The bio-ecology of key mosquito vector species in Botswana: implications for shifting environments

Abstract:

Mosquitoes account for significant morbidity and mortality globally, with the African

region being most affected. In many arid regions, including Botswana, mosquitoes are

increasingly becoming problematic, harbouring pathogens and parasites that cause debilitating

infectious diseases to differential host species. The risk of mosquito proliferation and burden is

accelerated when affected societies have knowledge gaps coupled with climatic mediated global

change scenarios. In Botswana mosquito research is skewed towards malaria and associated

anopheline vector species, neglecting other mosquito taxa, despite their economic significance

as disease vectors for humans, domestic animals and wildlife. The national vector control

programme in the country is mainly focused on adult mosquito species with management of

juveniles (e.g., larvae) largely disregarded. Cognisant of these shortcomings, the thesis was thus

aimed at bridging knowledge gaps in mosquito bio-ecology within the Central district, Botswana,

a largely neglected region on vector mosquito bio-ecology. Knowledge, attitude and practices of

local communities were assessed on mosquitoes across sub-districts of malaria endemic and non endemicity status, with communities largely exhibiting limited knowledge on aspects of

mosquito bio-ecology. Mosquito communities across the region were also assessed with key taxa

species of medical (Anopheles, Aedes and Culex species) and veterinary (Culiseta longiareolata)

importance identified throughout the study areas. The study also reports for the first time in the

country, a globally important and medically significant invasive vector species, Ae. aegypti from

Palapye sub-district. Using a mesocosm approach, the effects of anthropogenic activities were

tested on mosquito breeding. The degradation associated with cattle dung nutrification in aquatic

environments favoured oviposition by mosquito vector species. With the aim to assess natural

predator (Lovenula falcifera and Anisops sardea) mosquito control potential, their predation on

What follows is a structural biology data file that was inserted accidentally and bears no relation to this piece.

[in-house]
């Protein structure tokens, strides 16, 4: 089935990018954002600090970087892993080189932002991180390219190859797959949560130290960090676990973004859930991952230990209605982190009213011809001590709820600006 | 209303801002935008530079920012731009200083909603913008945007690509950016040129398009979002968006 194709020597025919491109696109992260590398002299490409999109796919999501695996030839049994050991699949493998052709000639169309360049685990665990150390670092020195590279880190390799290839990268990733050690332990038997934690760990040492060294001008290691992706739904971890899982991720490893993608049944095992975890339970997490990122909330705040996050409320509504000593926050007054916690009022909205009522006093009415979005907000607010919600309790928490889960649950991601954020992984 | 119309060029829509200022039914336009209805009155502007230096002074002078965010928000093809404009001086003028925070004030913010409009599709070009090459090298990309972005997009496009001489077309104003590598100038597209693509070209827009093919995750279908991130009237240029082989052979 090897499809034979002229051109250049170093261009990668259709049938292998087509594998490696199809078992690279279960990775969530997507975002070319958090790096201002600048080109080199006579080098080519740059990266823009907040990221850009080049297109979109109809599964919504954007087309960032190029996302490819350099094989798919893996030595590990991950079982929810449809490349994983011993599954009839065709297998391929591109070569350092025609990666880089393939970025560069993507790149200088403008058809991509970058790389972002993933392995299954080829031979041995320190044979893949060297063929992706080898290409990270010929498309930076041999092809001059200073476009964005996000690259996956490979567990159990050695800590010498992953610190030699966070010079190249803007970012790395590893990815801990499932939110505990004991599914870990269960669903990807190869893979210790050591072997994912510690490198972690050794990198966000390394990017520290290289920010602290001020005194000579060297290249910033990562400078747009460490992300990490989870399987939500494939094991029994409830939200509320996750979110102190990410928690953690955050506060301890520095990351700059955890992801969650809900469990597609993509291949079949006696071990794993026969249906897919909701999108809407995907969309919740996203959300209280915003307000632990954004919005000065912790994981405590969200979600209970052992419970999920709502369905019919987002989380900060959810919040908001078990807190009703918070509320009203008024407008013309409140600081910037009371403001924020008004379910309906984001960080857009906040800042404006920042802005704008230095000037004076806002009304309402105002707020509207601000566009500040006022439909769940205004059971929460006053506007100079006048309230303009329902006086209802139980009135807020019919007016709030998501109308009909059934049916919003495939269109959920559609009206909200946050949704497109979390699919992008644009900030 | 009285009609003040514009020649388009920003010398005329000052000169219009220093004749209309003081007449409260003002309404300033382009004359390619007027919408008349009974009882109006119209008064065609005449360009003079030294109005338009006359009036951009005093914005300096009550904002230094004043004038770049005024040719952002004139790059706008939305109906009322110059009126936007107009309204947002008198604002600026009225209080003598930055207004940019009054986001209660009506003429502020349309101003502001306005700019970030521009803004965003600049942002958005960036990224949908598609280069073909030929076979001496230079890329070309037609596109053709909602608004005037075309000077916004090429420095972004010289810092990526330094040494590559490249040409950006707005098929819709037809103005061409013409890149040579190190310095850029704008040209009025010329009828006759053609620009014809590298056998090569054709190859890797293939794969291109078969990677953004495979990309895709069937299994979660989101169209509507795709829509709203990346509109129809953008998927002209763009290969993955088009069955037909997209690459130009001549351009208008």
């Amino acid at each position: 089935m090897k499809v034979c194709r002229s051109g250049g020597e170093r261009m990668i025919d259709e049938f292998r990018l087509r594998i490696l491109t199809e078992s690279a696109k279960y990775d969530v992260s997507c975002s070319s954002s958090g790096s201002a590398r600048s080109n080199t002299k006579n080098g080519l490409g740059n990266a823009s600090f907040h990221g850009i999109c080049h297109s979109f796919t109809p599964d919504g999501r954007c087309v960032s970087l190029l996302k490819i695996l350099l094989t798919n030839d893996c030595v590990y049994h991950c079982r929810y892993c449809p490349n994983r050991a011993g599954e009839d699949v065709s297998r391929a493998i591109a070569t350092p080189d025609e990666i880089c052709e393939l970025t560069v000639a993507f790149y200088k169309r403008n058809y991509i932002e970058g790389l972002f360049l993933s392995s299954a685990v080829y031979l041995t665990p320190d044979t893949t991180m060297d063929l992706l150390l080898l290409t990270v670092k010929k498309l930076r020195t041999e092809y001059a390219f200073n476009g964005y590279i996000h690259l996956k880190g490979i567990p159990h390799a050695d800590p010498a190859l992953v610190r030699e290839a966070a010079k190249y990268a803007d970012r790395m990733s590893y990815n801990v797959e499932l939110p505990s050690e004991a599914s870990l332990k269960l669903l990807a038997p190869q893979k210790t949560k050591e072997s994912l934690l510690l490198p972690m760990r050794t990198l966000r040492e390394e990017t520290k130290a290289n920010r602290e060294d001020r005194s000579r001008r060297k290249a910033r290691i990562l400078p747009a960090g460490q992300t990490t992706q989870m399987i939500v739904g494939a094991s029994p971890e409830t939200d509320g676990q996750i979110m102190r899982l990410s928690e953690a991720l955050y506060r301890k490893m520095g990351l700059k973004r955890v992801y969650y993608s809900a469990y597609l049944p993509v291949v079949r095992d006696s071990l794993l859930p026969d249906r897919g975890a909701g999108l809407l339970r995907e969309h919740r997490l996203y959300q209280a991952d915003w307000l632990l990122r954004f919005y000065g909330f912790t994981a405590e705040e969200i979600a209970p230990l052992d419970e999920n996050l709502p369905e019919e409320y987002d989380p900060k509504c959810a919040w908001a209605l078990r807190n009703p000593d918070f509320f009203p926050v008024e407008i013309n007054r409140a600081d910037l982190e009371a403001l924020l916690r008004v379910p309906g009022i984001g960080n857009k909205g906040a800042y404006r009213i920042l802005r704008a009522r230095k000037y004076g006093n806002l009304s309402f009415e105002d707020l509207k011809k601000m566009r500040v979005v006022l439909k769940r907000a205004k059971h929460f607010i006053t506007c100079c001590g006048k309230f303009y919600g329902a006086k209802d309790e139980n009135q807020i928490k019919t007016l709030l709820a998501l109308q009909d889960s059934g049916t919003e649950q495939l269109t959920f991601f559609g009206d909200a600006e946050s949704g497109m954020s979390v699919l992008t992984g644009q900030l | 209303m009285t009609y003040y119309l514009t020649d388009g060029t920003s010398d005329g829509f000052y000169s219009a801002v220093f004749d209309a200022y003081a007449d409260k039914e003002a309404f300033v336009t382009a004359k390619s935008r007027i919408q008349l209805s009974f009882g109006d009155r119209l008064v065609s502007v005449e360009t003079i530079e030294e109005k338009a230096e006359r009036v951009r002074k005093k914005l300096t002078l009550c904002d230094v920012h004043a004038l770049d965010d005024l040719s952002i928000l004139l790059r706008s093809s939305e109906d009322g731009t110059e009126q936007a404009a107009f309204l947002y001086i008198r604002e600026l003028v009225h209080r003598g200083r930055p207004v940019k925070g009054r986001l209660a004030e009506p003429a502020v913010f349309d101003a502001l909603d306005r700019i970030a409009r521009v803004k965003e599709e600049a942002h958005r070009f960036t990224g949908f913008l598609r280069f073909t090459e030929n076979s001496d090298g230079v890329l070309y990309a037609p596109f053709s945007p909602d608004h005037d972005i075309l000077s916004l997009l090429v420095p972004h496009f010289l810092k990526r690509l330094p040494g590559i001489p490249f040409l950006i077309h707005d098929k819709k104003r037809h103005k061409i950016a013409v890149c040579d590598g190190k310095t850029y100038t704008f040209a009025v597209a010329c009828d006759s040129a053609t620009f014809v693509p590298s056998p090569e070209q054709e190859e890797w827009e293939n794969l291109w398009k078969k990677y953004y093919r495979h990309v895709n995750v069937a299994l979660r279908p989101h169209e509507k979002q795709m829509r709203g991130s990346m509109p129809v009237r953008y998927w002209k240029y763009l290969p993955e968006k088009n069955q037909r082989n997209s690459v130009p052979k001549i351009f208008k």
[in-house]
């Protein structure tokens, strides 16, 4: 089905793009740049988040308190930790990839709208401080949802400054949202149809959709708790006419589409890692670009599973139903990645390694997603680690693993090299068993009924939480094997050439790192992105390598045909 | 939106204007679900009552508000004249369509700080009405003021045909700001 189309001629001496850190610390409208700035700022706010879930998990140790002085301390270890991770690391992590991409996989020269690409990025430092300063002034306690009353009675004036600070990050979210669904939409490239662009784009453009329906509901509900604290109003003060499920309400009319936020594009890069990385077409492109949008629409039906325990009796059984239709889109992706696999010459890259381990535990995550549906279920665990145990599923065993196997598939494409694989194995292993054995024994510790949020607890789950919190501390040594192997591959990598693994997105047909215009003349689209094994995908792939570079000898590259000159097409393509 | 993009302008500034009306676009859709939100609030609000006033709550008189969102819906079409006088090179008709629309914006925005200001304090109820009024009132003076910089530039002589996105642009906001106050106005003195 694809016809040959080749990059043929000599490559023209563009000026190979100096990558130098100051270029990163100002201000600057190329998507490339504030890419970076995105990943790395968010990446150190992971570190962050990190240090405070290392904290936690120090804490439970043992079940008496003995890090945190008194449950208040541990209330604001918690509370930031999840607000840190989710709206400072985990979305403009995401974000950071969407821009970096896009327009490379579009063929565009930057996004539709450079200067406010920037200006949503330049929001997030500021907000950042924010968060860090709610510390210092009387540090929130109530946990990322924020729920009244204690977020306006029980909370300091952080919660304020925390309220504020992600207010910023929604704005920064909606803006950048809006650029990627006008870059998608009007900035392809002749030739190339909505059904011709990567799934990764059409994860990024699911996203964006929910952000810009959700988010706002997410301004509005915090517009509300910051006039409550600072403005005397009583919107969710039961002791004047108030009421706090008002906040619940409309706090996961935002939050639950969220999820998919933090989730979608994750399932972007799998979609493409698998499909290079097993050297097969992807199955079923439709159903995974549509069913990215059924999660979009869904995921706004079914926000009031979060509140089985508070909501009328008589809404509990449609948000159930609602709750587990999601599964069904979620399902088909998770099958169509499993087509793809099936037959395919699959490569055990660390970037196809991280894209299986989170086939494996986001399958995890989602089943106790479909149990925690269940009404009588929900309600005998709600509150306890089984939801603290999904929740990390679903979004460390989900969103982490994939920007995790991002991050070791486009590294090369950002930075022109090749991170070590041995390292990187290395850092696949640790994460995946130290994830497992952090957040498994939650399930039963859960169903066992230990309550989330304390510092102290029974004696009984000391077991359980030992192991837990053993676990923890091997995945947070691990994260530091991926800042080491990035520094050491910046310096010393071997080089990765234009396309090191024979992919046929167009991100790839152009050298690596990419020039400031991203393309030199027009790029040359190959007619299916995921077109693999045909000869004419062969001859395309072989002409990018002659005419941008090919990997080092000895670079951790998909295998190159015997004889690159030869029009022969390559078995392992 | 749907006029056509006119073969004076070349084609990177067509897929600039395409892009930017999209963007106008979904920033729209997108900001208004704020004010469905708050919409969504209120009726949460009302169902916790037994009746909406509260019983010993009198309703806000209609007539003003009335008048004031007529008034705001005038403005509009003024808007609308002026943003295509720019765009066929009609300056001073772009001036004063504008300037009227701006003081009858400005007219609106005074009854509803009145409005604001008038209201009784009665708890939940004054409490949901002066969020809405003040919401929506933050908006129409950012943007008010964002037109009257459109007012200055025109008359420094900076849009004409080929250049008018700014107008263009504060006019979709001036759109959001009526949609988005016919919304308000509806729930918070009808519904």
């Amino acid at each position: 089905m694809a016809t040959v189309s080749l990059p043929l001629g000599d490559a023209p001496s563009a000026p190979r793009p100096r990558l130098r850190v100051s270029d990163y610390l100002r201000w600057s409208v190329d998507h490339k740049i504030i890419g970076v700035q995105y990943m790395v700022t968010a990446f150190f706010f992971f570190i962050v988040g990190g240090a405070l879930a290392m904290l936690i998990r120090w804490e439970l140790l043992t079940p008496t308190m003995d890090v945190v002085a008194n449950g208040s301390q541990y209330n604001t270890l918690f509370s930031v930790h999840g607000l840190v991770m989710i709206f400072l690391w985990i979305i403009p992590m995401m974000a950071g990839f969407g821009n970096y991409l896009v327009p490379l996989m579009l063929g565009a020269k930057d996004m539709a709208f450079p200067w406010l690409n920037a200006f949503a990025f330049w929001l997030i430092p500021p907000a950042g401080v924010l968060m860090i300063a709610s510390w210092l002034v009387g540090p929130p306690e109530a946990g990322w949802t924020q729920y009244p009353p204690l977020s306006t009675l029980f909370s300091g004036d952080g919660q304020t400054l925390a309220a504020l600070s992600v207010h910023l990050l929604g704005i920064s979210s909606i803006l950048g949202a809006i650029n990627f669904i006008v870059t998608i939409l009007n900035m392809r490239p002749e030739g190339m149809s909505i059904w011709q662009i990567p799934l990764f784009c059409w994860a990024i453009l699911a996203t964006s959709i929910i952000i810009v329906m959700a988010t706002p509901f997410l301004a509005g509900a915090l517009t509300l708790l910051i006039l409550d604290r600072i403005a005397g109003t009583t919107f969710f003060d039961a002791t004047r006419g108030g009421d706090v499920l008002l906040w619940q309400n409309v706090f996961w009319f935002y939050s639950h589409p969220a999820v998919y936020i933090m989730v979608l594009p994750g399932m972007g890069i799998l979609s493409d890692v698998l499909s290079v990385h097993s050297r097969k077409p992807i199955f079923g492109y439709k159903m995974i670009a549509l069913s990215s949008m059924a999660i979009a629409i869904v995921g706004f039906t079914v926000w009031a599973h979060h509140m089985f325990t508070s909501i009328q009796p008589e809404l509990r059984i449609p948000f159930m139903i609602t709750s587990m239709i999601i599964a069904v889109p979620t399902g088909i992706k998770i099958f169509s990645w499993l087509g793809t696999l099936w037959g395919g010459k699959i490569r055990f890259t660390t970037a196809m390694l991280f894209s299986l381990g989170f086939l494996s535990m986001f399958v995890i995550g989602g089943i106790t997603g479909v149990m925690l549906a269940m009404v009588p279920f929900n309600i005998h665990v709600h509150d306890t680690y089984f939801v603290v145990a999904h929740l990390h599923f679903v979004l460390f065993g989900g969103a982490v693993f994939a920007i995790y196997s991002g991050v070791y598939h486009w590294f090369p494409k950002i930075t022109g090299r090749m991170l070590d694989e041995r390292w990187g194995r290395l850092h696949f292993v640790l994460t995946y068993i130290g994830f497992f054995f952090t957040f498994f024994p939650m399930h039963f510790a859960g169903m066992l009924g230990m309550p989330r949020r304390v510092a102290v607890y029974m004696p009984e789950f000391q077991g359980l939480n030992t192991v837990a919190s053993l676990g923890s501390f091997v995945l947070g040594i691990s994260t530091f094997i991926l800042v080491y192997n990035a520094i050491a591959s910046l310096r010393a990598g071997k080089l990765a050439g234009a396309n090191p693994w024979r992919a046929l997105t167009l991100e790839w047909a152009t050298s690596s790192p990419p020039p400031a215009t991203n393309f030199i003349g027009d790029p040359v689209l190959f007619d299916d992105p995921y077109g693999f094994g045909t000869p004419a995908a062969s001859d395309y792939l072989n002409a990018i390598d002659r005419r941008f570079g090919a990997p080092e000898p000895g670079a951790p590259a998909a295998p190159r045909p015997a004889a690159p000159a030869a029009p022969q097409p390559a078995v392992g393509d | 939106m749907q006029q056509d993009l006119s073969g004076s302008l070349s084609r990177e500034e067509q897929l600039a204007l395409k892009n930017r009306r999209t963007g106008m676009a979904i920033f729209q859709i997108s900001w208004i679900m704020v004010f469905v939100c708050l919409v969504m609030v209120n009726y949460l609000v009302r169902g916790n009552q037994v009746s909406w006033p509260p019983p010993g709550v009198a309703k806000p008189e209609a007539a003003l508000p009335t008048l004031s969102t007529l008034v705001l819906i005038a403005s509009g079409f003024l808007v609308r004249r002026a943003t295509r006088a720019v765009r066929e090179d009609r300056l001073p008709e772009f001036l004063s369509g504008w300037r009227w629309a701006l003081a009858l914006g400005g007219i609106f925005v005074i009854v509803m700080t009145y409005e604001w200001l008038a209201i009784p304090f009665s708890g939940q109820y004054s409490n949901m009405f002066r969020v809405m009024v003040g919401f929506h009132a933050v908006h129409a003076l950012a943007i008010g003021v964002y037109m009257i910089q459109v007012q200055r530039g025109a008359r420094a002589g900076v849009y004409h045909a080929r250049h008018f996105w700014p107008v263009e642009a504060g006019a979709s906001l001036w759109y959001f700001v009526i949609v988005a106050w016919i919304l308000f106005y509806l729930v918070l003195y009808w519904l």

larvae of the abundant mosquito species (Culex pipiens) were quantified using a functional

response (FR) approach. Both predators exhibited Type II FRs and typically contributed

additively to prey risk, with synergistic impacts evident on prey of intermediate sizes. In

complementing this approach, multiple predator effects by notonectid predators, A. sardea and

Enithares chinai, were quantified across a habitat complexity gradient. Enithares chinai

exhibited significantly greater consumption rates than A. sardea, both as individuals and

conspecific pairs. Each predator type displayed Type II FRs across experimental treatments, with

synergistic multiple predator effects displayed in the absence of habitat complexity. Effects of

increasing habitat complexity modified multiple predator effects differentially between species

given behavioral differences. Whilst the ecosystem services provided by natural predators for

mosquito biological control are evident, understanding how climate change-induced

environmental perturbations may corrode these services remains largely unknown. Here, critical

thermal limits of key predator-prey participants across instar stages (as above) were explored.

All predators generally had lower activity limits and narrower thermal windows compared to

their larval mosquito prey. These results point to significant predator-prey mismatches under

environmental change, potentially adversely affecting natural mosquito biocontrol given

projected shifts in temperature fluctuations in the study region. The information gleaned from

the various chapters will be useful for practitioners dealing with the various human, biological

and ecological components of pest mosquito control and emerging threats in the region.

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APA

Mmabaledi, B (2024). The bio-ecology of key mosquito vector species in Botswana: implications for shifting environments. Afribary. Retrieved from https://afribary.com/works/the-bio-ecology-of-key-mosquito-vector-species-in-botswana-implications-for-shifting-environments

MLA 8th

Mmabaledi, Buxton "The bio-ecology of key mosquito vector species in Botswana: implications for shifting environments" Afribary. Afribary, 30 Mar. 2024, https://afribary.com/works/the-bio-ecology-of-key-mosquito-vector-species-in-botswana-implications-for-shifting-environments. Accessed 30 May. 2024.

MLA7

Mmabaledi, Buxton . "The bio-ecology of key mosquito vector species in Botswana: implications for shifting environments". Afribary, Afribary, 30 Mar. 2024. Web. 30 May. 2024. < https://afribary.com/works/the-bio-ecology-of-key-mosquito-vector-species-in-botswana-implications-for-shifting-environments >.

Chicago

Mmabaledi, Buxton . "The bio-ecology of key mosquito vector species in Botswana: implications for shifting environments" Afribary (2024). Accessed May 30, 2024. https://afribary.com/works/the-bio-ecology-of-key-mosquito-vector-species-in-botswana-implications-for-shifting-environments